Wargaming Tradecraft: Postapocalyptibuggy [part 2]


Postapocalyptibuggy [part 2]

The ongoing chronicle and my first attempt at posting Work In Progress shots, this is my entry for the Massive Voodoo Mad Max Car Competition. I'll list them all on my Step by Step page, or you can view the current WIP series.

First off, now that the putty dried, I can go back and finish cleaning up the engine from my first part. Things are mostly smoothed out, though I've left some areas a little rough.. it's an old engine after all.

Here's the next section I'll be working on. The undercarriage and front wheel wells.

This is how the wheels are supposed to attach.

Look how nice and boring that is. In the harsh post apocalyptic climate, that's going to take some work. I'm thinking, I'll lower all that, so the truck is raised up.

But first! Just like gun barrels, go and drill out the exhaust.

It's that added touch of realism we're going after.
After a little bit of fake welding and cutting slices out of the muffler and rest of the metal to make things appear dented, this part's done.

(more on the welding later)

The following is why having a selection of knife bits is handy. To lower (raise?) the suspension, I cut the sides out of the frame.

This is going to have to change as well. To keep things roughly parallel, I'll glue those two side parts up top where they are after bending the larger middle section down.

The middle section also has a tab for support to keep it up top. That just gets cut off.

With some glueing, I piece it all together, and have lowered everything.

There's a few ugly spots, but once everything dries, I'll fill that with putty, then clean it up.
Time for a little fire from my handy friend the butane torch.

Click on the image to the left for a larger view.

I figure the truck's been through a lot. So, there's going to be a lot of dents and bends. What better a way than to actually dent and bend it?

Apply a little bit of heat, use a metal tool to push on the plastic, wait for it to harden, repeat. I tried tapping on areas with a small metal tool to create a hammered look, but too much of the plastic becomes malleable, so the effect doesn't really work.

Be very careful about how much heat you apply. Only a little bit is actually needed; you shouldn't see the heat affect the plastic before pulling the torch away - apply heat, remove it.. learn how much you need to make the plastic moldable.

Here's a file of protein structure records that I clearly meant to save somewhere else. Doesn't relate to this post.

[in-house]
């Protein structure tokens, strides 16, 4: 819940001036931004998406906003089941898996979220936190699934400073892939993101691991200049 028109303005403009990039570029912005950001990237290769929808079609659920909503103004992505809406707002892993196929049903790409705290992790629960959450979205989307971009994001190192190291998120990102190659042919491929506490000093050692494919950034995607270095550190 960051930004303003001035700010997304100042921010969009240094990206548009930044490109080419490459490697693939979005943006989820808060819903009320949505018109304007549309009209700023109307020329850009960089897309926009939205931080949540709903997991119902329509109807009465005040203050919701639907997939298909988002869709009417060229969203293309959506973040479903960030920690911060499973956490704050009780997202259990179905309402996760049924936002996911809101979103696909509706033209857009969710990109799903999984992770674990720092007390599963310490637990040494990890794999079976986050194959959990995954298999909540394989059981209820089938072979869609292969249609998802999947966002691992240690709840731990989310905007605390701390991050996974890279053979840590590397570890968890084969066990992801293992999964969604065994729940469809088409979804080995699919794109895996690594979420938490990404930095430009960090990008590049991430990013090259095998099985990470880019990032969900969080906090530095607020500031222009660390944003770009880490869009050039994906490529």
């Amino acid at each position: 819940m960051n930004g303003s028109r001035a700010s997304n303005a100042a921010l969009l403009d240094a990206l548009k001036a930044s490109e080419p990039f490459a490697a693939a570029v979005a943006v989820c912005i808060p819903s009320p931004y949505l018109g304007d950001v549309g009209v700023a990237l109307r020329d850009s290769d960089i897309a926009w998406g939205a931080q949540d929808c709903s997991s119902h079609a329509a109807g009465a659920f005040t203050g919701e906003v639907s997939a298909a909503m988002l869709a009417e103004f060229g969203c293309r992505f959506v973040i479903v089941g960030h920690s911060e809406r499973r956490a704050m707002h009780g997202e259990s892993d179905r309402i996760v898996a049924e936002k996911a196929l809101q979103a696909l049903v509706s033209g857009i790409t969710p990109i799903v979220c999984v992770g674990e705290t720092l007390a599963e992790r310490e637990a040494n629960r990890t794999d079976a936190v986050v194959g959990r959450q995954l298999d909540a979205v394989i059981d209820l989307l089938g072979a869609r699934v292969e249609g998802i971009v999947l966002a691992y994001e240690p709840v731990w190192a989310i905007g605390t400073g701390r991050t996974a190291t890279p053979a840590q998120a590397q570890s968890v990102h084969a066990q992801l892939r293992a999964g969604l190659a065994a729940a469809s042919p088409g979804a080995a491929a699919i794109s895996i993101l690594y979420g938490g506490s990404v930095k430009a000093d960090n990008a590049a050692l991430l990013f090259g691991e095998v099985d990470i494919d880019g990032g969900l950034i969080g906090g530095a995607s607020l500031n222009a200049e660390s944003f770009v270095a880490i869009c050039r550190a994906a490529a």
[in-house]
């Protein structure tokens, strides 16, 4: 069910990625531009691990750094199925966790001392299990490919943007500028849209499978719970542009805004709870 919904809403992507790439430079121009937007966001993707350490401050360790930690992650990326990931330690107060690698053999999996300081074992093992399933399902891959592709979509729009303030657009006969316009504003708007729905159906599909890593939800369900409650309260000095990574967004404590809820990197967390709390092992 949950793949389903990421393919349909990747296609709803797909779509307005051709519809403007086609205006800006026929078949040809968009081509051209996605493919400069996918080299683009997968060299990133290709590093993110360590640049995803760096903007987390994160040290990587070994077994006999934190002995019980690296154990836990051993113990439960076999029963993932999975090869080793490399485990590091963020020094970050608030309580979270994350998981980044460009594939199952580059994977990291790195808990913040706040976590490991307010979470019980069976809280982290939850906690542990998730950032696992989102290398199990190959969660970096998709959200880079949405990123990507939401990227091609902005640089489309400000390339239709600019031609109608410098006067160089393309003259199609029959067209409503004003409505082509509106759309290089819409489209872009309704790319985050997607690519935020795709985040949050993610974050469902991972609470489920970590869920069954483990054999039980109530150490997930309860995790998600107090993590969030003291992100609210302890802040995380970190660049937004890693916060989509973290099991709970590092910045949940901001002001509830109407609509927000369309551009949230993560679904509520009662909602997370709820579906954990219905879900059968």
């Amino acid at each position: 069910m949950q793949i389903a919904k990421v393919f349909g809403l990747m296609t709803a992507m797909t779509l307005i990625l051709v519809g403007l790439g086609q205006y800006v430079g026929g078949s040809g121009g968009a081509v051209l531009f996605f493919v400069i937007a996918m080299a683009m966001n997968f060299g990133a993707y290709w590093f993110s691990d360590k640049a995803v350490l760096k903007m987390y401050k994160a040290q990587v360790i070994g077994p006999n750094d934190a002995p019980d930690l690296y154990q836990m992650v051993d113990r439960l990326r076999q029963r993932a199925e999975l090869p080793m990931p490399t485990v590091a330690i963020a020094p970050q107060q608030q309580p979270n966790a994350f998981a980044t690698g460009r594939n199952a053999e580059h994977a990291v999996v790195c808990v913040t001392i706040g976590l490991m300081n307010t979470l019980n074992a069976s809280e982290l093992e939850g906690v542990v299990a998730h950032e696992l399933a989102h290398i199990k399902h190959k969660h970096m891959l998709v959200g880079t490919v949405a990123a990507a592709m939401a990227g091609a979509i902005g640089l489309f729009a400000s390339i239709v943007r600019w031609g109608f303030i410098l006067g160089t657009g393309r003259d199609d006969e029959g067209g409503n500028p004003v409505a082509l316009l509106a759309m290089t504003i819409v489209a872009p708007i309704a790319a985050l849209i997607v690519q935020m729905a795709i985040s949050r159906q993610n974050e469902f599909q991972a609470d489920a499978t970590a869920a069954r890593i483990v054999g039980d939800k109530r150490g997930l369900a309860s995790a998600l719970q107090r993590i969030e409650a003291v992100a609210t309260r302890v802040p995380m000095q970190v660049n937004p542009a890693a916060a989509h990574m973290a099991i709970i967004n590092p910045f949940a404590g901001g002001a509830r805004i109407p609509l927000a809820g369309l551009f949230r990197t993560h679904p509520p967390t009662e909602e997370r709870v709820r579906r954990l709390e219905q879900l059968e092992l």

I even drilled a few holes, then heated them up to smooth / naturalize them. I was even able to pull (stretch) the holes around a little.

Here's the completed steering section of the truck. There was a rod that didn't fit too well since things had been lowered, causing all sorts of line of sight issues. So, I just cut the rod and fit it in... looks bent.. bet that's a bit of a pain to steer. Hope in the post apocalyptic world I can find a new one at some point.
Like the wheel wells, I heat up and push out a few parts of the gas tank. (That's probably a bad sign for any vehicle)

You can also see some cleaner "welds" on the frame just to the right of the tank.


  1. At first I was amazed at the level of detail you were going to, but then I realized that these parts are likely from a model kit. Not to diminish the amount of effort, mind you, but it just turned me on to the fact that there are far superior models out there than what I'm using to putting together. After reading this post, I don't think I can honestly call myself a modeller anymore.

    That realization aside, I really like what you've done with the torch. Do you plan to eventually use this model in 40k somehow--or is this purely for the competition?

  2. Well, yeah.. I talk about it in my introduction post: http://nplusplus.blogspot.com/2011/03/postapocalyptibuggy-introduction.html

    It's part of a contest over at Massive Voodoo, doing it for fun, and will probably put it on a base and not use it.


Please keep all comments civil and language appropriate for a child-safe environment.